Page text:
Richmond startup roundup for 2020: New concepts for coronavirus challenges

Jackson Ward Collective is a business incubator aimed at Black entrepreneurs that launched in September. Pictured, left to right, are co-founders Kelli Lemon, Rasheeda Creighton and Melody Short. (Courtesy of Will Royé/The 123 Agency)

A year dominated by the pandemic provided plenty of opportunity for local startups to address the range of problems that came with it. And as some had to pivot to rise to the occasion, others found themselves well positioned to capitalize on the moment.

Here’s a roundup of the most interesting news from Richmond’s startup scene in 2020:

New challenges

As befits a year of unique challenges, local entrepreneurs unveiled a number of concepts that felt like signs of the times.

Lokii co-founders Polly Cannella and Ryan Krienitz. (Courtesy of Lokii)

When the traditional classroom experience gave way to virtual learning from home for many students, Sam Anderson and Hezekiah Butler launched Direct Learning Solutions to connect virtual learners with supervising assistants to help the students navigate school online.

When Andy Harrison was laid off from his gig as food service director at a third-party firm that served Collegiate School, he and business partner Jay DeVoe unveiled Boxed + Bagged RVA, a company that sells prepackaged lunches to students.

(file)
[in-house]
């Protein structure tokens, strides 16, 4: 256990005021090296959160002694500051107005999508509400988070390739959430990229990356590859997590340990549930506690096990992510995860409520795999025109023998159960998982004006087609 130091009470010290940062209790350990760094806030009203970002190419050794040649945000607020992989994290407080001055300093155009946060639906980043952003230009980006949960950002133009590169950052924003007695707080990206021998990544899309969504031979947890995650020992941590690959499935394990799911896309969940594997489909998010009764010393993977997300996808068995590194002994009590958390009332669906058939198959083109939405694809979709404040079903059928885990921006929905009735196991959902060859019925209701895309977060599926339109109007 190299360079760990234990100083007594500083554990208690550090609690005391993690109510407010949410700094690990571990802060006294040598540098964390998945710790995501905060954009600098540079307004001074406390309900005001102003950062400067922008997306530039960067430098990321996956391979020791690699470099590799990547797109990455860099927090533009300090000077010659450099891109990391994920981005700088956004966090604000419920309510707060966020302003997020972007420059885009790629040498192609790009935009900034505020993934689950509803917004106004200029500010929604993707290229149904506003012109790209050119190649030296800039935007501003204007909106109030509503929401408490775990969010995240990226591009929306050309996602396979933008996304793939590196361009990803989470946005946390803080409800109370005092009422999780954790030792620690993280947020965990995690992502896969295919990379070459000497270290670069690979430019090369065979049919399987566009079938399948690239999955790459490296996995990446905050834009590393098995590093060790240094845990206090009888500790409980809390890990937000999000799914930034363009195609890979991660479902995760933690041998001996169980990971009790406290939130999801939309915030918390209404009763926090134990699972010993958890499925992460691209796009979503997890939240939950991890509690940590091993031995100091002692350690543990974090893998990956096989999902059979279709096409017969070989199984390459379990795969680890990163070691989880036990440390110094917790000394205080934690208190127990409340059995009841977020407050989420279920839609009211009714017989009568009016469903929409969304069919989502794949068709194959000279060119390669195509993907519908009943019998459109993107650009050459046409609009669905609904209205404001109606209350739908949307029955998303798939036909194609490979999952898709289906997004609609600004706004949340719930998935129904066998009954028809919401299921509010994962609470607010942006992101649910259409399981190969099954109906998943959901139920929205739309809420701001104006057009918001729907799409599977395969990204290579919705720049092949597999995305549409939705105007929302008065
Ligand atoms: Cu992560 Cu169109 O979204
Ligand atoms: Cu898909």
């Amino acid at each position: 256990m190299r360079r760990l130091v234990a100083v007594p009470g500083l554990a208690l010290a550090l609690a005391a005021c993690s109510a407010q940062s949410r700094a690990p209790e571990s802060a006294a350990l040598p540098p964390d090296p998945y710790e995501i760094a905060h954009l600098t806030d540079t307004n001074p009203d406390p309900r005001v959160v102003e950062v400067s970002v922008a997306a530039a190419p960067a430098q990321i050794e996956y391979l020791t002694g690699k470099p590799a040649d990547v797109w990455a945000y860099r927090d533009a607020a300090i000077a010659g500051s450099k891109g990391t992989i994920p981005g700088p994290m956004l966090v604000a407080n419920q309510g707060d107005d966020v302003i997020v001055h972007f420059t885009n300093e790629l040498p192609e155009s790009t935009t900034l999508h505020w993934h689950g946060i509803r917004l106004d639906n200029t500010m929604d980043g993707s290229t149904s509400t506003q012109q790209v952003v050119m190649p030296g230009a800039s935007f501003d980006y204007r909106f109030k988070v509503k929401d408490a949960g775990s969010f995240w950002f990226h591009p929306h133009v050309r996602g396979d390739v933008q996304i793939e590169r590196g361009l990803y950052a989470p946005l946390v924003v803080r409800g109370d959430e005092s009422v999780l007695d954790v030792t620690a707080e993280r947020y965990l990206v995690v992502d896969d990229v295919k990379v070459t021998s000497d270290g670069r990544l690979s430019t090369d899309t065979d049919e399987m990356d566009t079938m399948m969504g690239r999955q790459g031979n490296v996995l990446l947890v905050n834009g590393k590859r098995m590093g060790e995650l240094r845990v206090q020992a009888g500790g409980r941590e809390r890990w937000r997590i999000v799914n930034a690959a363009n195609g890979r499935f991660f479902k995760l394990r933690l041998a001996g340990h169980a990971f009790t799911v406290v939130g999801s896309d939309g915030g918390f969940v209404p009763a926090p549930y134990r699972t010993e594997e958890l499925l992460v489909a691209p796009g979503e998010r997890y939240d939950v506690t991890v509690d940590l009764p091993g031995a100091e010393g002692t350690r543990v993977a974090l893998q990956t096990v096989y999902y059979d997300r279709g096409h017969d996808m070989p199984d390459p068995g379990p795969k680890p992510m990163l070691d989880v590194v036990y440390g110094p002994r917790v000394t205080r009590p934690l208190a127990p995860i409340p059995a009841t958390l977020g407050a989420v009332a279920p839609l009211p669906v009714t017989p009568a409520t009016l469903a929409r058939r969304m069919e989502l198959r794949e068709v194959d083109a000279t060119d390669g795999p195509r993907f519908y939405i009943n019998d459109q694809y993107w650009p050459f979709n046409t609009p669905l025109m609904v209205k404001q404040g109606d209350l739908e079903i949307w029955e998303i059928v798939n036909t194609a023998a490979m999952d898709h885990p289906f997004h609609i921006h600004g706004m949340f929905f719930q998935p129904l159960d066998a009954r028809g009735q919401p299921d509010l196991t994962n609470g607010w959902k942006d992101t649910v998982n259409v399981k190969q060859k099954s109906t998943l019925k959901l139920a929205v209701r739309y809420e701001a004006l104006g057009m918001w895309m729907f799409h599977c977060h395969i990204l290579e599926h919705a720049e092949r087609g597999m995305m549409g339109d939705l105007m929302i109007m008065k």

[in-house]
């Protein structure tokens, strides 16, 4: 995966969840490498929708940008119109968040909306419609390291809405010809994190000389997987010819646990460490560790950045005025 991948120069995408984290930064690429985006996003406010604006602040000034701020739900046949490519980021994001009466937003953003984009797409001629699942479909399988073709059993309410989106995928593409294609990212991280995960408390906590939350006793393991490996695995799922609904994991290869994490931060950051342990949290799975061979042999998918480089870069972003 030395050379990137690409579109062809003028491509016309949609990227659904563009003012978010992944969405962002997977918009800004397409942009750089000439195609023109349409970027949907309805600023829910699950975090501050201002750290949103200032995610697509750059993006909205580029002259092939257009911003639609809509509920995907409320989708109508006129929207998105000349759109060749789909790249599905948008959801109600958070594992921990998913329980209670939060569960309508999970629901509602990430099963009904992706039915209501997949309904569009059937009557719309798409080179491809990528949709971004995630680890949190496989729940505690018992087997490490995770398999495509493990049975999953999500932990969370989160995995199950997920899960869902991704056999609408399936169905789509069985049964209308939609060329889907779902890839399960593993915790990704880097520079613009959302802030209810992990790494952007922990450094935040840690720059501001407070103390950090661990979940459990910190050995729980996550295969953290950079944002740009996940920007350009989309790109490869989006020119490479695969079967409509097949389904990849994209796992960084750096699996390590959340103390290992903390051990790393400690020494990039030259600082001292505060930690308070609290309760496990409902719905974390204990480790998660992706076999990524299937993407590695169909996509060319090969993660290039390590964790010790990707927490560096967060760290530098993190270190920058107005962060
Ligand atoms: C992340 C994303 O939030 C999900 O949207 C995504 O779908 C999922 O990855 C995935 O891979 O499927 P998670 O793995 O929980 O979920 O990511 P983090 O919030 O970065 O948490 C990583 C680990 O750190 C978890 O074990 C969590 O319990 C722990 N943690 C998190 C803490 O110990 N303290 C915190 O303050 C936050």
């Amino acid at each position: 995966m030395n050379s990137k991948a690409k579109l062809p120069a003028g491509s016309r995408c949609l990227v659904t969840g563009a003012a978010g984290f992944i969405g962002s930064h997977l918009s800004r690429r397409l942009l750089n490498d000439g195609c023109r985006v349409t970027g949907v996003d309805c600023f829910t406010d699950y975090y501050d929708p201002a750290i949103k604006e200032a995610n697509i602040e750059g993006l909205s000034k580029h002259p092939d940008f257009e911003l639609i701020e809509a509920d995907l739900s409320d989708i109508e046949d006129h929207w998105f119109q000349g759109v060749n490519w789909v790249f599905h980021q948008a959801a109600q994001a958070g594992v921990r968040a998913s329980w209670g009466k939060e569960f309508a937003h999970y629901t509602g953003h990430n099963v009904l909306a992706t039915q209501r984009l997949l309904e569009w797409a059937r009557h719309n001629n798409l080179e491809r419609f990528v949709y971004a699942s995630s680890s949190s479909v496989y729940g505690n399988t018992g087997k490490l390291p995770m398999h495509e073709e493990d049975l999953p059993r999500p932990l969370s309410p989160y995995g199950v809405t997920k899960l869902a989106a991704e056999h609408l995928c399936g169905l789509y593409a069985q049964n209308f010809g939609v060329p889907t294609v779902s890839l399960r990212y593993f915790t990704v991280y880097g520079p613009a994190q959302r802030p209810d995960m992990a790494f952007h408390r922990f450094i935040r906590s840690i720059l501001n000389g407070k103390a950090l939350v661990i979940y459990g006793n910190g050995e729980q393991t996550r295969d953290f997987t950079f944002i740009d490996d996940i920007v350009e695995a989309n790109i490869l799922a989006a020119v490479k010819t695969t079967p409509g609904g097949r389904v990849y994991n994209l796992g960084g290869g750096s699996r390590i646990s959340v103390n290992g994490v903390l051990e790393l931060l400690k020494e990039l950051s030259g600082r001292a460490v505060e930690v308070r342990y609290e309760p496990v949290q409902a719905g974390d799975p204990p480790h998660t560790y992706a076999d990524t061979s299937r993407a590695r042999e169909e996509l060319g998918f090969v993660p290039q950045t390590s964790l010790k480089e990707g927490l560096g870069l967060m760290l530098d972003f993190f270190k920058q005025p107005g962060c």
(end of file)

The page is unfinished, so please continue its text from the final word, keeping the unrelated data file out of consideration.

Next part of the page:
Like education, the restaurant industry was also thrown a loop by the pandemic. The challenges faced by restaurants prompted two startups looking to get into the app-based delivery and takeout business. FoodUp, (formerly named Foodē) emerged as a new local competitor to national apps like DoorDash. Drive-Thru fast tracked the rollout of its app-based curbside takeout service earlier this year in light of the pandemic. Similarly Lokii, an app-based marketplace and delivery service for small retailers, moved up its rollout schedule to adapt to the pandemic.

New opportunities

Other local startups found firmer footing this year, as new realities ushered in by the pandemic made their products and services more appealing to consumers.

Bookclubz, a company that’s developed a platform to run book clubs, found itself in a good position to capitalize on the coronavirus pandemic. (Courtesy of Lighthouse Labs RVA)

Bookclubz first launched its online platform for book clubs in 2017, and saw a 30 percent jump in users from March to April as people apparently hunkered down with books. It’s been a good year for Cloth & Paper, a 5-year-old company that sells stationary, planners and other physical mediums. Co-founder Ryan Rynolds told BizSense earlier this year that the company was on track to triple its revenue over 2019 figures, and a company spokeswoman said Dec. 22 the company met that goal.

Perhaps unsurprisingly, the tele-health industry was a good place to be this year. MySpectrum Counseling & Coaching, founded in 2019, expanded its virtual therapy services to New Jersey and Florida during the pandemic, and said in the fall that its client base had doubled since March. Another local tele-therapy outfit, AnswersNow, closed on a $250,000 round of capital this year with an eye toward expansion beyond Virginia.

Jackson Ward Collective, a business incubator program aimed at Black entrepreneurs, launched in September. The Ashland-based Dominion Energy Innovation Center unveiled an accelerator program to complement its incubator and coworking programs. Gather, the chain of coworking spaces, opened its latest location in Midlothian in December.

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